Many of the lawyers from the bankrupt law firm of Dewey & LeBoeuf have found new professional homes. But what about the managers? Since the firm filed for bankruptcy, we haven’t heard much about the fates of D&L’s leadership troika: former chairman Steven Davis, former executive director Stephen DiCarmine, and former chief financial officer Joel Sanders. What’s going on with them? Have they found new jobs?
Of course, they can afford to take some time off before returning to the workforce. As we previously reported, DiCarmine and Sanders each received more than $2.9 million — in salary, bonuses, and expense reimbursement — in the year leading up to the firm’s bankruptcy filing.
So, assuming he has reasonable living expenses, former CFO Joel Sanders can afford to coast for a while. But that’s not what he’s doing. He’s already back in the workforce.
What if we were to tell you that the chief financial officer of Dewey has found a new position? At a law firm — a pretty sizable one, in fact?
The rumors about Joel Sanders’s new job have been floating around since mid-August, but now we have confirmation. Am Law Daily reports:
Sanders — the longtime Dewey & LeBoeuf chief financial officer who functioned as a member of Dewey’s ruling triumvirate in the years leading up to the firm’s high-profile demise — assumed the same post at Fort Lauderdale–based Greenspoon Marder about six weeks ago, according to Greenspoon co–managing shareholder Michael Marder. Sanders is in the process of relocating to South Florida from New York and will work out of the firm’s headquarters, Marder says.
Confirming that the firm had hired Sanders, Greenspoon executive director David Lane says the firm, which has roughly 140 lawyers, was eager to expand its finance office after its late-2011 acquisition of the remnants of Ruden McClosky, a Florida firm that went bankrupt in November amid a stream of partner departures hastened by the collapse of the local real estate market.
Greenspoon Marder to world: “Give me your tired, your poor, your refugees from bankrupt law firms, yearning to have paychecks.”
Interestingly enough, the Greenspoon firm selected Sanders even though it had many other candidates under consideration:
Marder, who cofounded the firm in 1981, says Greenspoon hired Sanders following a nationwide search led by an unidentified recruiting firm. In his new role, Sanders is responsible for overseeing the firm’s entire finance operation. Among those who report directly to him: former Greenspoon finance head Kathryn Bates, who is now the director of finance.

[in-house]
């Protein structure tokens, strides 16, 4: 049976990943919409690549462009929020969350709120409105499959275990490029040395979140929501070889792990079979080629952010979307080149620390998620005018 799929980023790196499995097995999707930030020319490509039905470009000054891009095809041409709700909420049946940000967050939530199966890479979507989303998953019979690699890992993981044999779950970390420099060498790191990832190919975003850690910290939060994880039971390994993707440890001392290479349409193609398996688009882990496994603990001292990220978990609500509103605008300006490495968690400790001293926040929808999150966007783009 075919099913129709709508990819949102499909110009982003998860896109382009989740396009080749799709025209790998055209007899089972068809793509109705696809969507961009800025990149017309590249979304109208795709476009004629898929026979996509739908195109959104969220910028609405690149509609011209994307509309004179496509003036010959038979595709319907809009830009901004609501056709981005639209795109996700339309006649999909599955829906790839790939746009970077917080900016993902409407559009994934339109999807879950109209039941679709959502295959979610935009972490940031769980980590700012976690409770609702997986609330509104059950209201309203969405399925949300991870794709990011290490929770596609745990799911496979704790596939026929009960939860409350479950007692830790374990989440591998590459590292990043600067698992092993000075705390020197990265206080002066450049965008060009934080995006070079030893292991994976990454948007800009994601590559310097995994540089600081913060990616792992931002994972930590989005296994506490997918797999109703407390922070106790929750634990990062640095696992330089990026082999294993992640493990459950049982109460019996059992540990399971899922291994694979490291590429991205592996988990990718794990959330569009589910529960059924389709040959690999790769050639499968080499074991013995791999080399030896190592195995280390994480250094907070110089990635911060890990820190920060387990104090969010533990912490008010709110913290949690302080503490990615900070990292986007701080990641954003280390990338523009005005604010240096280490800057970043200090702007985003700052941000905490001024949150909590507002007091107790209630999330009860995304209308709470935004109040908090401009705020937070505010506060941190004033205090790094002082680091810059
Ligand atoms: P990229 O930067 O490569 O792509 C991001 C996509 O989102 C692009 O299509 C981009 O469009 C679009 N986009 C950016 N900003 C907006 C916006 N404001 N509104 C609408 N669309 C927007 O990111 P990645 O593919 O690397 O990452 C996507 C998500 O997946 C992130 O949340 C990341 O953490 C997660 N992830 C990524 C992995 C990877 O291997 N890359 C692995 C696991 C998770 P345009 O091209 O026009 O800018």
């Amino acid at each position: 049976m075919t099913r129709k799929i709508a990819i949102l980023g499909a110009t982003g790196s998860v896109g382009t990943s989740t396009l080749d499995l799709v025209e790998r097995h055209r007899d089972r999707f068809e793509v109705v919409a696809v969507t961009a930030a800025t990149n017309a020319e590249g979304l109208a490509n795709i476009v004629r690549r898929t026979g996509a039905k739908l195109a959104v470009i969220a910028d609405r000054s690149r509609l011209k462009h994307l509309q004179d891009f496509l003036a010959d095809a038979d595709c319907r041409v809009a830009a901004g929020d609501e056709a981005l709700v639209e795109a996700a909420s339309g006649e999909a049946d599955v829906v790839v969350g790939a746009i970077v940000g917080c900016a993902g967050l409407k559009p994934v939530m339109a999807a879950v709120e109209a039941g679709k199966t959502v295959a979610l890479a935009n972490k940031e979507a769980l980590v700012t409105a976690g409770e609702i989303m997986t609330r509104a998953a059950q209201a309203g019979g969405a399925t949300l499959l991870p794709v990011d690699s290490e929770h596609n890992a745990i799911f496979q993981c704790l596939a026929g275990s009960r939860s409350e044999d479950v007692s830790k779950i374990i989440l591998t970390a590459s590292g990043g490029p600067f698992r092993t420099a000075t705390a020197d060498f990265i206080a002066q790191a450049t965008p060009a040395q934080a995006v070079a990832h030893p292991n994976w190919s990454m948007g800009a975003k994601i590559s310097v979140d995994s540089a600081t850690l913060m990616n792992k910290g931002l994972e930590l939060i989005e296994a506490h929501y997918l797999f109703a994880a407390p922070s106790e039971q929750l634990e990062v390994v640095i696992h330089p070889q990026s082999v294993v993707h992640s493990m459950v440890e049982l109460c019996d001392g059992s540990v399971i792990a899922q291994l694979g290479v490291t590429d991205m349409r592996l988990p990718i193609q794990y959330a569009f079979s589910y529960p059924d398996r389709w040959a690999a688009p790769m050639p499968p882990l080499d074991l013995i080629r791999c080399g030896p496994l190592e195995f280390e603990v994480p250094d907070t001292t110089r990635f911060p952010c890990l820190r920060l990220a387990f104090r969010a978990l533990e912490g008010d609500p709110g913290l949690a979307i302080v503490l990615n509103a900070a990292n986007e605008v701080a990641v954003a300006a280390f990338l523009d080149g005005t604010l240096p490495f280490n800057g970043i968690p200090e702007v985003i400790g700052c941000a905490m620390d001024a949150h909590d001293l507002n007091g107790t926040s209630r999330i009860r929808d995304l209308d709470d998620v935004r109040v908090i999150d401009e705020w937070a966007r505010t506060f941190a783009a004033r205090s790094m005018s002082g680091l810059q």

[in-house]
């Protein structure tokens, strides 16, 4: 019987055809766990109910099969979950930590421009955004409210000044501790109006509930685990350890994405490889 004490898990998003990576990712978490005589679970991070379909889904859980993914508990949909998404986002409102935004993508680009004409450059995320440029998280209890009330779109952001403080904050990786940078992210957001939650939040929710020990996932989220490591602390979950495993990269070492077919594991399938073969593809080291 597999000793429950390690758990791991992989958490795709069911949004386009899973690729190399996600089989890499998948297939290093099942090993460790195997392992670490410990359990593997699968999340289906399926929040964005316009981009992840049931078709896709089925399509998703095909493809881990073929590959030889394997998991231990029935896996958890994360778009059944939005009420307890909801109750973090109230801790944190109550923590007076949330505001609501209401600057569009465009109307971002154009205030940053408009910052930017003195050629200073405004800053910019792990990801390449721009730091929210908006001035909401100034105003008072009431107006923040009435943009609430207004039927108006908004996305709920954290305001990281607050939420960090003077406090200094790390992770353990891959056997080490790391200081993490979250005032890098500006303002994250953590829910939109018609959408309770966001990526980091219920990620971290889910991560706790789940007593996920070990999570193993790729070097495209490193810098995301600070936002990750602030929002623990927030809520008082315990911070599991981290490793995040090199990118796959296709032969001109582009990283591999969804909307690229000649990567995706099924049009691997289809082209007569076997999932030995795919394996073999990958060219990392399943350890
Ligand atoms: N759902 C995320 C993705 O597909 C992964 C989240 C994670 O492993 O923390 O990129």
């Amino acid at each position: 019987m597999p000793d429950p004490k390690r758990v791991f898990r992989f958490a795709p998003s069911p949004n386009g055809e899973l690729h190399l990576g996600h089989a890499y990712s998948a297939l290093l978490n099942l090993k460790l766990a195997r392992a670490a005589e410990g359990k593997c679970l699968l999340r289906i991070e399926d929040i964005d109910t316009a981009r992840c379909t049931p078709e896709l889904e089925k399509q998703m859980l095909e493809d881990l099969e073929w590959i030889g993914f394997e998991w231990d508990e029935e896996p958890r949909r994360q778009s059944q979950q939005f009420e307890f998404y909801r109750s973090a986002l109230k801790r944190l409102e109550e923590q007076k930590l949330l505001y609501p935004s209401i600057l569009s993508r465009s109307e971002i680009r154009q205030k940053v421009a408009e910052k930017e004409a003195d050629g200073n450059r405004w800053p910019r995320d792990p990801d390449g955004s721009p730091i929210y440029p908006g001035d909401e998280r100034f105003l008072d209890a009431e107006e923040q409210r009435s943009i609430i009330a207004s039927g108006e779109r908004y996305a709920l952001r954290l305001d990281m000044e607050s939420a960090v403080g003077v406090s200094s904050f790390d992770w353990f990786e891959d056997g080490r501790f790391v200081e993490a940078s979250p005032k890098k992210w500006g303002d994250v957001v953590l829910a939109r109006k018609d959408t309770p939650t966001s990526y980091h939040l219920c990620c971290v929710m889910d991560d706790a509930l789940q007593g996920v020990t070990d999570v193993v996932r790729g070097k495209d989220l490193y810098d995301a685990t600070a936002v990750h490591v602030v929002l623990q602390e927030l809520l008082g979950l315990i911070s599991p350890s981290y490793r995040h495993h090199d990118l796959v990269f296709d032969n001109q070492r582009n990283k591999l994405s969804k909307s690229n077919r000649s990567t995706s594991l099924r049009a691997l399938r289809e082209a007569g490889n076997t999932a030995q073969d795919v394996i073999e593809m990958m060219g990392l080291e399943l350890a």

How would you like it if you went from running your firm’s finance department to being #2 to the ex-CFO of the biggest bankrupt firm in U.S. history? That can’t make Bates happy.
(So Joel, watch out for Kathy Bates — she’s one tough cookie. Did you see her in Misery?)
Lane and Marder say they view Sanders’s Dewey experience in a positive light. “We thought he could teach us some things” about how large firms do business, Lane says.
Adds Marder: “We had to put everything in the proper context. We had to understand the dynamics. We had to look at his career and all of the depth of his experience as opposed to one thing that we don’t believe defined his abilities.”
Well, Dewey wasn’t just a random blip in Sanders’s career. As Am Law points out:
Sanders, who has a law degree, came to Dewey through predecessor firm LeBoeuf, Lamb, Greene & MacRae, which he joined in 2000. LeBoeuf merged with Dewey Ballantine seven years later. Earlier in his career, he worked for a decade at Time Warner, Marder says.
So Sanders spent more than a decade at Dewey & LeBoeuf and its predecessor firm, LeBoeuf Lamb — which was the financially
weaker stronger partner going into in the merger. Perhaps the “proper context” for viewing Sanders’s record at Dewey is that (1) he did a fine job running LeBoeuf pre-merger, and (2) after the merger, he took marching orders from the Steves, and so shouldn’t receive much blame for Dewey’s demise.
Let’s close by looking on the bright side of Sanders’s new gig. It’s nice to see someone recover from a setback. We write in these pages about lawyers and law students involved in unfortunate situations, situations that one might view as career-killers. But as the case of Joel Sanders shows, it’s possible to recover from almost anything.
Dewey have second chances for leaders of a failed firm? Oh yes we do. At least for Joel Sanders, LeBoeuf is far from cooked.
Former Dewey Finance Head Sanders Lands at Florida Firm [American Lawyer]